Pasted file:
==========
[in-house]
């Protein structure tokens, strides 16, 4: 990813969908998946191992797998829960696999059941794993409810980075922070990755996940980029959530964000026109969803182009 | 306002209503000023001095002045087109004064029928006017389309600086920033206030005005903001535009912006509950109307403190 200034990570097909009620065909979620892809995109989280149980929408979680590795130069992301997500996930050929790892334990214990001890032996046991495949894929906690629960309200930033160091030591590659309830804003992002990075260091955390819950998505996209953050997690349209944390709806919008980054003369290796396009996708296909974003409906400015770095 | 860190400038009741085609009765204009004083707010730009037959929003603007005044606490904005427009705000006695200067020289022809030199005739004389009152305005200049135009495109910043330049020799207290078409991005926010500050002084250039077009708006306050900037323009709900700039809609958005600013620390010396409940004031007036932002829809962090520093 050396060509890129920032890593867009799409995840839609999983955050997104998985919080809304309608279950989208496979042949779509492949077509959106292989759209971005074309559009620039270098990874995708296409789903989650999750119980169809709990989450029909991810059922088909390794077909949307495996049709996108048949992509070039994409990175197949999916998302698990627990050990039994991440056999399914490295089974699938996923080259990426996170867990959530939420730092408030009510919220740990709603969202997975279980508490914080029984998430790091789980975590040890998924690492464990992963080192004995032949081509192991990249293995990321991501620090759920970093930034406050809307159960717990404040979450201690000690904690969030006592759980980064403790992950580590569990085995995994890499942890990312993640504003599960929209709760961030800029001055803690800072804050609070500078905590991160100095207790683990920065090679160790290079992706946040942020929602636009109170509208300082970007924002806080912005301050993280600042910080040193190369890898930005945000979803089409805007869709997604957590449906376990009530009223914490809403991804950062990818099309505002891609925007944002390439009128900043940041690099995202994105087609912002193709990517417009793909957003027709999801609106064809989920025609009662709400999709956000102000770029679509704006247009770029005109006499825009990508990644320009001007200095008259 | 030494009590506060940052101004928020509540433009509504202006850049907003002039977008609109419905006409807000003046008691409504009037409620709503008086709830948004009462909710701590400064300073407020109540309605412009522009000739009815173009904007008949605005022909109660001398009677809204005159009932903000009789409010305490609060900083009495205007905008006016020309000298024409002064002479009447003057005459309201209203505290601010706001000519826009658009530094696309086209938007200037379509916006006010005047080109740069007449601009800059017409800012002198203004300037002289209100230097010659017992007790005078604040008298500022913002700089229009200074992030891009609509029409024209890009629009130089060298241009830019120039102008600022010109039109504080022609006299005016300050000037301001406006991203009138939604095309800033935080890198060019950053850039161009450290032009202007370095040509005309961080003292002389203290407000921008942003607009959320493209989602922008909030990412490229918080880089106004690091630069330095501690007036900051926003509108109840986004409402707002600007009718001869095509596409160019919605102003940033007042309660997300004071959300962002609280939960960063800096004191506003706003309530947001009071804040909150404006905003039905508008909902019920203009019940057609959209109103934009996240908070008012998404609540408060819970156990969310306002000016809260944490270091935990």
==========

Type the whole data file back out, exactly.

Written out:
[in-house]
């Protein structure tokens, strides 16, 4: 990813969908998946191992797998829960696999059941794993409810980075922070990755996940980029959530964000026109969803182009 | 306002209503000023001095002045087109004064029928006017389309600086920033206030005005903001535009912006509950109307403190 200034990570097909009620065909979620892809995109989280149980929408979680590795130069992301997500996930050929790892334990214990001890032996046991495949894929906690629960309200930033160091030591590659309830804003992002990075260091955390819950998505996209953050997690349209944390709806919008980054003369290796396009996708296909974003409906400015770095 | 860190400038009741085609009765204009004083707010730009037959929003603007005044606490904005427009705000006695200067020289022809030199005739004389009152305005200049135009495109910043330049020799207290078409991005926010500050002084250039077009708006306050900037323009709900700039809609958005600013620390010396409940004031007036932002829809962090520093 050396060509890129920032890593867009799409995840839609999983955050997104998985919080809304309608279950989208496979042949779509492949077509959106292989759209971005074309559009620039270098990874995708296409789903989650999750119980169809709990989450029909991810059922088909390794077909949307495996049709996108048949992509070039994409990175197949999916998302698990627990050990039994991440056999399914490295089974699938996923080259990426996170867990959530939420730092408030009510919220740990709603969202997975279980508490914080029984998430790091789980975590040890998924690492464990992963080192004995032949081509192991990249293995990321991501620090759920970093930034406050809307159960717990404040979450201690000690904690969030006592759980980064403790992950580590569990085995995994890499942890990312993640504003599960929209709760961030800029001055803690800072804050609070500078905590991160100095207790683990920065090679160790290079992706946040942020929602636009109170509208300082970007924002806080912005301050993280600042910080040193190369890898930005945000979803089409805007869709997604957590449906376990009530009223914490809403991804950062990818099309505002891609925007944002390439009128900043940041690099995202994105087609912002193709990517417009793909957003027709999801609106064809989920025609009662709400999709956000102000770029679509704006247009770029005109006499825009990508990644320009001007200095008259 | 030494009590506060940052101004928020509540433009509504202006850049907003002039977008609109419905006409807000003046008691409504009037409620709503008086709830948004009462909710701590400064300073407020109540309605412009522009000739009815173009904007008949605005022909109660001398009677809204005159009932903000009789409010305490609060900083009495205007905008006016020309000298024409002064002479009447003057005459309201209203505290601010706001000519826009658009530094696309086209938007200037379509916006006010005047080109740069007449601009800059017409800012002198203004300037002289209100230097010659017992007790005078604040008298500022913002700089229009200074992030891009609509029409024209890009629009130089060298241009830019120039102008600022010109039109504080022609006299005016300050000037301001406006991203009138939604095309800033935080890198060019950053850039161009450290032009202007370095040509005309961080003292002389203290407000921008942003607009959320493209989602922008909030990412490229918080880089106004690091630069330095501690007036900051926003509108109840986004409402707002600007009718001869095509596409160019919605102003940033007042309660997300004071959300962002609280939960960063800096004191506003706003309530947001009071804040909150404006905003039905508008909902019920203009019940057609959209109103934009996240908070008012998404609540408060819970156990969310306002000016809260944490270091935990």